II

Chief Constable Spencer Roosevelt was a handsome young woman, lean and athletic in her uniform, her short black hair neatly combed, a perpetual light frown on her lovely face that reflected stubbornness and vulnerability at once. When I approached her house she was having tea with our local physician, Dr. Penthesilea Woolf, a ruddy, stout, kindly lady of about my age. The moment I set my foot on the porch, they both rose and Spencer went out to greet me.

“Aunt Jane,” she said, smiling uneasily. “Have you –”

“My dear,” I interrupted, briskly walking past her and nodding to the Doctor. “Let us skip unnecessary pleasantries, shall we? I dare say there has been enough vile gossip within those few hours to tarnish the good name of the Addams family forever. I came here to ask you what happened – as Benedetta’s friend. I repeat, friend; and I shall not tolerate those detestable insinuations from anyone, least of all from you, whose mother – my poor little sister – has married that ghastly little woman –”

“Aunt Jane,” said Spencer softly, taking both my hands into hers. “Please, do sit down. I have not the slightest intention of upsetting you ... I know that you were fond of Miss Huntley. We were all fond of her, and we are all deeply distressed. Dr. Woolf, I beg you –”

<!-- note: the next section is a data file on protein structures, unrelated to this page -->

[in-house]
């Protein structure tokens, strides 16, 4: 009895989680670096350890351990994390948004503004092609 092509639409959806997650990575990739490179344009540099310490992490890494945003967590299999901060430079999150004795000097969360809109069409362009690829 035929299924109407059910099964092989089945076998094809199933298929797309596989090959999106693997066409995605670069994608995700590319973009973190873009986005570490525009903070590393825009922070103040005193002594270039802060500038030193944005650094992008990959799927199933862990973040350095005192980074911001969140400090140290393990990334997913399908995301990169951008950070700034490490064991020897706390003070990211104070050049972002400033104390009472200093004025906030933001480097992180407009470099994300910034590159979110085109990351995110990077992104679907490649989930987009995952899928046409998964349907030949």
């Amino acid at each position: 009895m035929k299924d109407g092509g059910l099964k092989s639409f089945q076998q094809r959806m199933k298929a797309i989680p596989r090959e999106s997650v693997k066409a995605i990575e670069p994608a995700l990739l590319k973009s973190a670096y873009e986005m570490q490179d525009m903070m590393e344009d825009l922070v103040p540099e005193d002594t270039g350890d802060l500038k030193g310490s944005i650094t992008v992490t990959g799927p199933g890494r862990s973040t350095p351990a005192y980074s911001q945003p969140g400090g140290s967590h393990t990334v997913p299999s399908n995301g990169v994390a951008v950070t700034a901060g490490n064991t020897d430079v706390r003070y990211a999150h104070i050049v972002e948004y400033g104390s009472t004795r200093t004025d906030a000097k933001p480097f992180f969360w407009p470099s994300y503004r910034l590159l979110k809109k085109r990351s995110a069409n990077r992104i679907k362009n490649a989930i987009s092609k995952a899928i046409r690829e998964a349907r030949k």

She looked at the doctor imploringly. I had not seen her in such a state of mind since she’d broken her favorite toy tank over twenty years ago. I acquiesced and sat down with her. Dr. Woolf was still standing in the centre of the room, clutching her plain handkerchief as though it were her most priceless possession.

“Well, Lady Addams,” she uttered eventually, for some reason unable to meet my gaze. “Miss Huntley was strangled ... in her bed. No fingerprints, but marks on her neck indicate that someone of considerable force applied the pressure – probably wearing gloves. Seeing as Miss Huntley herself was anything but physically weak ... There are, indeed, signs of struggle. She probably tried striking her assailant on the head with the table lamp. We have also found a strange metallic object lying beside the bed – it is shaped very much like a regular gun, but lacks any mechanism that would explain its usage as a weapon. As far as we know, it did not belong to Miss Huntley...”

“Is there anything else?” I asked tersely, annoyed by the doctor’s inexplicable avoidance of eye contact.

She suddenly reddened and wiped her forehead with a visibly trembling hand. She and Spencer exchanged a quick, barely noticeable glance.

“No,” replied Dr. Woolf eventually. “Nothing else, Lady Addams.”